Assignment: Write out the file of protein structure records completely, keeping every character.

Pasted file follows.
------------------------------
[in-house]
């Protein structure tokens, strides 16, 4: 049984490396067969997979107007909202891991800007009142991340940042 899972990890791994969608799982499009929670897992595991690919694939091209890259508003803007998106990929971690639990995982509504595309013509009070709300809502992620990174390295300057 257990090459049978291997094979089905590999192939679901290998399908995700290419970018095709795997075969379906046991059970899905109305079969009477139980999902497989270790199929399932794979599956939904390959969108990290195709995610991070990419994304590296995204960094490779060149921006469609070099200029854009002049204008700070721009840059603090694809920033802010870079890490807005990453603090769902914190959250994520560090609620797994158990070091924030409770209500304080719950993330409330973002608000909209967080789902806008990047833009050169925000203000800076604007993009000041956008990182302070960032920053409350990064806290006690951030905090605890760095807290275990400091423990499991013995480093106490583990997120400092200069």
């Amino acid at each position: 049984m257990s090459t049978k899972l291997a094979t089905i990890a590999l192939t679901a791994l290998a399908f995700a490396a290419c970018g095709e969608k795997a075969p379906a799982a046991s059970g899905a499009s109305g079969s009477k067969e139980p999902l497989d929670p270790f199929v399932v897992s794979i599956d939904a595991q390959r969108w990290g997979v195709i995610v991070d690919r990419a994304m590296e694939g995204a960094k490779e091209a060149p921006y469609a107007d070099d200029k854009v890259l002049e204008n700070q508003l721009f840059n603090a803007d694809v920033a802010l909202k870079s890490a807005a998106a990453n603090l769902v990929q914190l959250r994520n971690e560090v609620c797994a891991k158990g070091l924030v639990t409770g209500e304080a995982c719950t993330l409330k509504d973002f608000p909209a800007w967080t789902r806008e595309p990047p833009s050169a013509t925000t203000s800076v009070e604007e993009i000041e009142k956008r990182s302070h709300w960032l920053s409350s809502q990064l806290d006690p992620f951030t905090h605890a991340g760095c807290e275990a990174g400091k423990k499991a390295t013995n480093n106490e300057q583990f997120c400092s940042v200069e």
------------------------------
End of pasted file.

[in-house]
């Protein structure tokens, strides 16, 4: 049984490396067969997979107007909202891991800007009142991340940042 899972990890791994969608799982499009929670897992595991690919694939091209890259508003803007998106990929971690639990995982509504595309013509009070709300809502992620990174390295300057 257990090459049978291997094979089905590999192939679901290998399908995700290419970018095709795997075969379906046991059970899905109305079969009477139980999902497989270790199929399932794979599956939904390959969108990290195709995610991070990419994304590296995204960094490779060149921006469609070099200029854009002049204008700070721009840059603090694809920033802010870079890490807005990453603090769902914190959250994520560090609620797994158990070091924030409770209500304080719950993330409330973002608000909209967080789902806008990047833009050169925000203000800076604007993009000041956008990182302070960032920053409350990064806290006690951030905090605890760095807290275990400091423990499991013995480093106490583990997120400092200069």
């Amino acid at each position: 049984m257990s090459t049978k899972l291997a094979t089905i990890a590999l192939t679901a791994l290998a399908f995700a490396a290419c970018g095709e969608k795997a075969p379906a799982a046991s059970g899905a499009s109305g079969s009477k067969e139980p999902l497989d929670p270790f199929v399932v897992s794979i599956d939904a595991q390959r969108w990290g997979v195709i995610v991070d690919r990419a994304m590296e694939g995204a960094k490779e091209a060149p921006y469609a107007d070099d200029k854009v890259l002049e204008n700070q508003l721009f840059n603090a803007d694809v920033a802010l909202k870079s890490a807005a998106a990453n603090l769902v990929q914190l959250r994520n971690e560090v609620c797994a891991k158990g070091l924030v639990t409770g209500e304080a995982c719950t993330l409330k509504d973002f608000p909209a800007w967080t789902r806008e595309p990047p833009s050169a013509t925000t203000s800076v009070e604007e993009i000041e009142k956008r990182s302070h709300w960032l920053s409350s809502q990064l806290d006690p992620f951030t905090h605890a991340g760095c807290e275990a990174g400091k423990k499991a390295t013995n480093n106490e300057q583990f997120c400092s940042v200069e």